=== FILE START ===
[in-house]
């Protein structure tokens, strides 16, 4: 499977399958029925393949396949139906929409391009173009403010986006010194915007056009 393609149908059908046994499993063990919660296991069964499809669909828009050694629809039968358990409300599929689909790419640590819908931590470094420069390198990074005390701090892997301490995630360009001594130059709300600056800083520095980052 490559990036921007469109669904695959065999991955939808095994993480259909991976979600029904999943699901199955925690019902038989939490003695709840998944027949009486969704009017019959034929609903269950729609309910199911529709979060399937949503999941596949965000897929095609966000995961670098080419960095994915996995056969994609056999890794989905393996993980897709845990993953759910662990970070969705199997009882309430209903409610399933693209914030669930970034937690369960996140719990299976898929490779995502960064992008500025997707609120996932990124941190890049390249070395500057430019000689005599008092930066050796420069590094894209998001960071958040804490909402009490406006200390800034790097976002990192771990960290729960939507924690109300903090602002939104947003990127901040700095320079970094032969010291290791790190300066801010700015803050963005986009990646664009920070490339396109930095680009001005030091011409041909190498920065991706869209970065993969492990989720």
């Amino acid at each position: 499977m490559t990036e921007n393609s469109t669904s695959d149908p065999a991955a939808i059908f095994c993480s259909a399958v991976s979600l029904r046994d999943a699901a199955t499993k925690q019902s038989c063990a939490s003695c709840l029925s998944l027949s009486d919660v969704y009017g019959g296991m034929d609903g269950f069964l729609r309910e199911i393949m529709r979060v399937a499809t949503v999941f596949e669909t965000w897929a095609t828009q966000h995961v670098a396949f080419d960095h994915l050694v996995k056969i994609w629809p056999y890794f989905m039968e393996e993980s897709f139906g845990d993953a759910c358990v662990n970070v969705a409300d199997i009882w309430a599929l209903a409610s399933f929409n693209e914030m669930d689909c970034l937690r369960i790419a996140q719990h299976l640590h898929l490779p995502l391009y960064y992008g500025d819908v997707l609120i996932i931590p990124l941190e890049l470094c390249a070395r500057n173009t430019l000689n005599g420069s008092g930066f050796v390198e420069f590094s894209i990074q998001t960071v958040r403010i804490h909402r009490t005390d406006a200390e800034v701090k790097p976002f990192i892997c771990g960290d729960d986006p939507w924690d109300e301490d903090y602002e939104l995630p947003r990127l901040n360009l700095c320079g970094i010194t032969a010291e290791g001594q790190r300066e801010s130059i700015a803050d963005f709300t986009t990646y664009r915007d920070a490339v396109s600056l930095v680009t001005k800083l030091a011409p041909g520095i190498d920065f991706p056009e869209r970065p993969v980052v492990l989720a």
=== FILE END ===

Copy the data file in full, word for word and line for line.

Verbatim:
[in-house]
């Protein structure tokens, strides 16, 4: 499977399958029925393949396949139906929409391009173009403010986006010194915007056009 393609149908059908046994499993063990919660296991069964499809669909828009050694629809039968358990409300599929689909790419640590819908931590470094420069390198990074005390701090892997301490995630360009001594130059709300600056800083520095980052 490559990036921007469109669904695959065999991955939808095994993480259909991976979600029904999943699901199955925690019902038989939490003695709840998944027949009486969704009017019959034929609903269950729609309910199911529709979060399937949503999941596949965000897929095609966000995961670098080419960095994915996995056969994609056999890794989905393996993980897709845990993953759910662990970070969705199997009882309430209903409610399933693209914030669930970034937690369960996140719990299976898929490779995502960064992008500025997707609120996932990124941190890049390249070395500057430019000689005599008092930066050796420069590094894209998001960071958040804490909402009490406006200390800034790097976002990192771990960290729960939507924690109300903090602002939104947003990127901040700095320079970094032969010291290791790190300066801010700015803050963005986009990646664009920070490339396109930095680009001005030091011409041909190498920065991706869209970065993969492990989720």
């Amino acid at each position: 499977m490559t990036e921007n393609s469109t669904s695959d149908p065999a991955a939808i059908f095994c993480s259909a399958v991976s979600l029904r046994d999943a699901a199955t499993k925690q019902s038989c063990a939490s003695c709840l029925s998944l027949s009486d919660v969704y009017g019959g296991m034929d609903g269950f069964l729609r309910e199911i393949m529709r979060v399937a499809t949503v999941f596949e669909t965000w897929a095609t828009q966000h995961v670098a396949f080419d960095h994915l050694v996995k056969i994609w629809p056999y890794f989905m039968e393996e993980s897709f139906g845990d993953a759910c358990v662990n970070v969705a409300d199997i009882w309430a599929l209903a409610s399933f929409n693209e914030m669930d689909c970034l937690r369960i790419a996140q719990h299976l640590h898929l490779p995502l391009y960064y992008g500025d819908v997707l609120i996932i931590p990124l941190e890049l470094c390249a070395r500057n173009t430019l000689n005599g420069s008092g930066f050796v390198e420069f590094s894209i990074q998001t960071v958040r403010i804490h909402r009490t005390d406006a200390e800034v701090k790097p976002f990192i892997c771990g960290d729960d986006p939507w924690d109300e301490d903090y602002e939104l995630p947003r990127l901040n360009l700095c320079g970094i010194t032969a010291e290791g001594q790190r300066e801010s130059i700015a803050d963005f709300t986009t990646y664009r915007d920070a490339v396109s600056l930095v680009t001005k800083l030091a011409p041909g520095i190498d920065f991706p056009e869209r970065p993969v980052v492990l989720a």